FNTS has taken great pride on the expanded work hours for the Enterprise Systems Operations Center (ESOC). To expand our service offering and provide our customers with the best service if issues arose. In addition to putting out fires it also permits our customers a night-time window for after-hours work to be performed such as scheduled maintenance and upgrades.
In August I assumed a roll as a night shift employee. With the arrival of a new baby, the night shift theory worked out well because I could be home with our son during the day to allow my wife some sleep after having been up most of the night while I was gone. However, that theory was just that - a theory.
What I learned working the night shift.
• Fewer interruptions. As a subject matter expert (SME) on many items that the ESOC supports, I was accustomed to interruptions from fellow team members looking for input how to solve difficult tasks. When on the night shift, we were often engrossed in our own tasks and didn't need to interact very much with each other, allowing ourselves to deep-dive into the tasks at hand without interruption.
• Able to work on and focus on projects for both internal and external clients, increasing customer satisfaction and flexibility to meet customer needs.
• Deep-dive troubleshooting and research issues with little to no distractions. I was able to dive deep into tasks - making it easier to fend off the urge to sleep.
• Very few places are open for a late night snack, many that are open are not very healthy: You'd better plan out meals and snacks during the night, or else you'll be spending some time in a fast food drive-through or raiding the vending machines.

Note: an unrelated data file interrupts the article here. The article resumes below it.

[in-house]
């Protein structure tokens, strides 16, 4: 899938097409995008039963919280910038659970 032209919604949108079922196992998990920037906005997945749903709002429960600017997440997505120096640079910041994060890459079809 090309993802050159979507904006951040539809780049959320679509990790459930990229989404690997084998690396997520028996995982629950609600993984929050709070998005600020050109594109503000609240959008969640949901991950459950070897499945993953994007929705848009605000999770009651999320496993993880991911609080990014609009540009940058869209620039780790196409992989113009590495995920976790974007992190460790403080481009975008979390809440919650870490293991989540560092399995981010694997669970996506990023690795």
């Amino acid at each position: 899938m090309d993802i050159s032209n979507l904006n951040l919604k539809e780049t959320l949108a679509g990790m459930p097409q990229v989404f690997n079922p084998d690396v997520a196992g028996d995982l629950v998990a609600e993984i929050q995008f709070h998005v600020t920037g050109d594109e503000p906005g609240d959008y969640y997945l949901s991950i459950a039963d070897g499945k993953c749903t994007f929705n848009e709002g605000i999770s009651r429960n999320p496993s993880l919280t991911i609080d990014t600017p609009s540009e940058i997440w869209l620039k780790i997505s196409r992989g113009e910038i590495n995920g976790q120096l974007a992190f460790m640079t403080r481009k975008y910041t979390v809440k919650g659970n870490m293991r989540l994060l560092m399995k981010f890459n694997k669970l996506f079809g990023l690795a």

• Sleep will try and trick you, it can be very difficult to stay awake on some nights. You have to keep very busy during the night and or it is easy to nod off.
• Lose out on interaction with the day crew. When most of your team works and holds their meetings during the day, you can certainly miss out on the comradery and current events.
• Odd sleep cycle - split-sleep schedule: Perhaps because I knew this was temporary, I never quite adjusted to working during the night and sleeping during the day. I often would come home and try to interact with the family when I should have been asleep, often which would burn me later.
• Crashes - sleep always wins: I found that I would crash about every week to week and a half. My average day was 2-5 hours of sleep, usually split into two chunks throughout the day. While not healthy, it just plain wears on a person, and eventually sleep will win out. This also caused random bouts of falling asleep during the day during inconvenient (and sometimes unsafe) times.
• Impact on family life schedule. Remember our theory about working at night and then being up during the day so that my wife could sleep? Almost never happened. When I got home, I was sometimes awake (usually when the other kids were home from school), but most of the time, I just wanted to get some rest. I'm pretty sure my wife spent more time awake during the average day than I did.
So the moral of the story? The night-shift certainly can have its advantages, but you have to be fully devoted to the schedule or it will kick you in the hind-quarters and it can be rough on personal, professional, and family life. I have a new-found respect for the night crew and what they do, no matter how large or small the task.